Description - Established in 1736, the town of Frederica was the southernmost post of the British colonies in North America. It protected the rest of Georgia and South Carolina from the Spanish in Florida. The park is known for it's exceptional beauty. Stately oaks, exceptionally large grape vines, and Spanish moss lend an air of antiquity unequaled on the coast.
Copyright: National Park Service
The grounds at Fort Frederica National Monument
- Fort Frederica offers a visitor center which is open year round, from 8:30 a.m. to 5:00 p.m. Museum Exhibits portray life in colonial Frederica and tell the story of archeology at the site. Guided Tours are offered as well as a 25 Minute Film, "This Is Frederica".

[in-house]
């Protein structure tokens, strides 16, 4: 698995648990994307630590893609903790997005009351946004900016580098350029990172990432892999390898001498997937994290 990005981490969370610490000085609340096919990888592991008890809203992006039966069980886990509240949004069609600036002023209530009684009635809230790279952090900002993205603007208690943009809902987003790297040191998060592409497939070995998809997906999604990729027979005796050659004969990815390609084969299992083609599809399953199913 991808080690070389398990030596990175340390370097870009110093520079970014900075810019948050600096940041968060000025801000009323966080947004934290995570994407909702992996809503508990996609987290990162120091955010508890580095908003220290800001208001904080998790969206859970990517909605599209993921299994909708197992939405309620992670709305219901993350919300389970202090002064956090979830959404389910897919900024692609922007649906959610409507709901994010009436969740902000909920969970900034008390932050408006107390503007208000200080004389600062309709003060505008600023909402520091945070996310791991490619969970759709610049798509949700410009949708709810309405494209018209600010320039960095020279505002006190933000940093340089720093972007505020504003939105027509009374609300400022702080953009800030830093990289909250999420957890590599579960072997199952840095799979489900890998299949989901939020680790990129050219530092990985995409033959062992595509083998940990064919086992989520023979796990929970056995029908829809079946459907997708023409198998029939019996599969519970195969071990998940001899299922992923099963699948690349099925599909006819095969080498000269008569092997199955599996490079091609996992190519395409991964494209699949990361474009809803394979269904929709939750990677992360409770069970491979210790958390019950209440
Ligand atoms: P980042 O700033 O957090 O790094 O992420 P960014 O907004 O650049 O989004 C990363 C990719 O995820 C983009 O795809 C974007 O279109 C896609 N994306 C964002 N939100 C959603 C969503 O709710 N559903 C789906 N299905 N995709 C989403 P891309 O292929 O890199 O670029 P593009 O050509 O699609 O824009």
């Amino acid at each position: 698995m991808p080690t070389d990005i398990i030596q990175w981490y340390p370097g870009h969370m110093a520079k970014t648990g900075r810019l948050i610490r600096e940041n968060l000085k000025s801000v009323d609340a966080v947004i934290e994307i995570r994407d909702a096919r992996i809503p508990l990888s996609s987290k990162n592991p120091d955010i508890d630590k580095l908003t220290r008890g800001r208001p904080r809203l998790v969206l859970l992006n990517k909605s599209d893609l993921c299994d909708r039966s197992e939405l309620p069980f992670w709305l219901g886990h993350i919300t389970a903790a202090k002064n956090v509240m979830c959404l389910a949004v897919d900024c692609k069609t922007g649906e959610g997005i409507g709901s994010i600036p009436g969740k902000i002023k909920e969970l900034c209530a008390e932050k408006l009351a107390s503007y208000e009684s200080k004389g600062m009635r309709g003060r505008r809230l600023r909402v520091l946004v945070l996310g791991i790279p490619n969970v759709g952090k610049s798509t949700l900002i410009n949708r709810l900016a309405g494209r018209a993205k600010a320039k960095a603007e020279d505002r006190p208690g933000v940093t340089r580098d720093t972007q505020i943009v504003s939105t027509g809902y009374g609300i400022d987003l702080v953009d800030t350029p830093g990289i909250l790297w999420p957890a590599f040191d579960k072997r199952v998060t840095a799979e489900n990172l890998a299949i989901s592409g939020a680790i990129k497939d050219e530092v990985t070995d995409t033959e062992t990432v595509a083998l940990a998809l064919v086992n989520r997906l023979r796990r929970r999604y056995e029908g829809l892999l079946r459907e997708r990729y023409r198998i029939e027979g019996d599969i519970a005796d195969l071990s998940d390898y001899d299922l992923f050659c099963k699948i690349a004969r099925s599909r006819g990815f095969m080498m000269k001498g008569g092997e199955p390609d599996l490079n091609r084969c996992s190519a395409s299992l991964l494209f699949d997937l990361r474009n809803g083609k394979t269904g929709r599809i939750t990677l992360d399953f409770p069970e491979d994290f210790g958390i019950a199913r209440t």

Accessibility: Accessible parking spaces, wheelchair ramps, and accessible restrooms are provided. A wheelchair is available. The townsite has soft grass with no walkway and may not be suitable for wheelchairs. An NPS golf cart is available on request for those needing assistance to visit the town site and fort.
Recreation - Fort Frederica offers historical tours, hiking, nature walks, photography, bird watching, and wildlife viewing.
Climate - Summers are hot and humid. Highs in upper 80's - lower 90's with high humidity. Winters are moderate, with a few periods below freezing. Insects are part of the landscape and a constant bother along coastal Georgia. Sandgnats and mosquitoes are present year round. Biting flies are particularly bad in May and September. Insect repellant is recommended. Ticks - potential carriers of Lyme disease - are also common.
Ft. Frederica National Monument is on St. Simons Island, Georgia - 12 miles from Brunswick, GA. It is easily accessible from I-95 and U.S. 17 via the F.J. Torras (Brunswick-St. Simons) Causeway.